India Jolts Its Cash Economy
Prime Minister Modi’s announcement of the demonetization of the large denomination bills is a significant initiative. While he indicated terror financing and corruption as the main causes for the initiative, there are many ramifications this move will have on legitimate business activities as well.
India is known for its love of cash. Uber is primarily a cashless service elsewhere in the world, but more than 50% of Uber trips in India are paid for in cash. This preference for cash transactions arises primarily from following reasons:
- The majority of Indians are still not familiar with card-based or electronic payments, irrespective of the relentless focus of the Reserve Bank of India toward changing their behavior.
- Merchants in India are forcing the choice of cash payments on customers because electronic payments eat into their margins — just like everywhere else in the world.
- Even more significantly, cash payments allow merchants and professionals like doctors, lawyers, and accountants to keep such transactions off the books and avoid tax.
These reasons have allowed India to develop a significant pile of unaccounted cash in the shadow economy — by some estimates, anywhere between $200 billion and $1 trillion.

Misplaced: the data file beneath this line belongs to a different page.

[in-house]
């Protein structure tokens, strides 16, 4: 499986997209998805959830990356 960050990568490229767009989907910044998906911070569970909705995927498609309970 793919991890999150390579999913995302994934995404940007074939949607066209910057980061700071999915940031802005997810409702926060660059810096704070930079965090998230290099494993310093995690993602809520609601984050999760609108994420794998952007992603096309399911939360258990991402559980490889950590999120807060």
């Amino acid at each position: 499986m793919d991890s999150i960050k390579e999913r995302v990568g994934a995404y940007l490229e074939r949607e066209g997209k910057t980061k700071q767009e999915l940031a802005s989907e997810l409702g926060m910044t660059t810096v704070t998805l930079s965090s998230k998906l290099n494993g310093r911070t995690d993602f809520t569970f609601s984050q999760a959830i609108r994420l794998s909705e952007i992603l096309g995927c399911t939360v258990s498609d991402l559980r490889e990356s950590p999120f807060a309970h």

In parallel, Modi government has undertaken a series of reform initiatives to make India support the transition away from cash economy. These initiatives, while very successful, have simply been able to create the conditions for a cashless economy but not change the behavior of the Indian people. Some of them are:
- Jan Dhan Yojna. A large-scale financial inclusion program focused on bringing the unbanked population in to the banking system. This program has helped open an astonishing 254 million new bank accounts that come with a debit card.
- AADHAR-enabled banking. This biometric authentication system has simplified the processes of opening a bank account and seeding it directly with funds from the various government programs.
- Payment bank licenses. The decision to allow 11 banks to operate as payment banks and increasing the FDI limits in banking are aimed to bring innovation in the banking and extend its reach to the masses.
- Unified Payment Interface. This major initiative extensively simplifies the payment process while reducing the transaction cost for the merchants, in the process creating the right incentives for them to switch away from cash.
What India needed shock therapy to spark a change in behavior, and the demonetization initiative does just that. When combined with institutional and systemic support for citizens to switch to electronic payments, it is going to make people and businesses explore electronic payments and funds transfers as an alternative. Merchants will also have the right incentives in the form of the carrot of lower transaction costs and the stick of penalties for hoarded cash.
This move towards being cashless will have a direct and immediate impact on the financial services and retail sectors. Longer term, the move will benefit the Indian economy as it widens the tax base, allowing the government to spend more on much-needed infrastructure projects.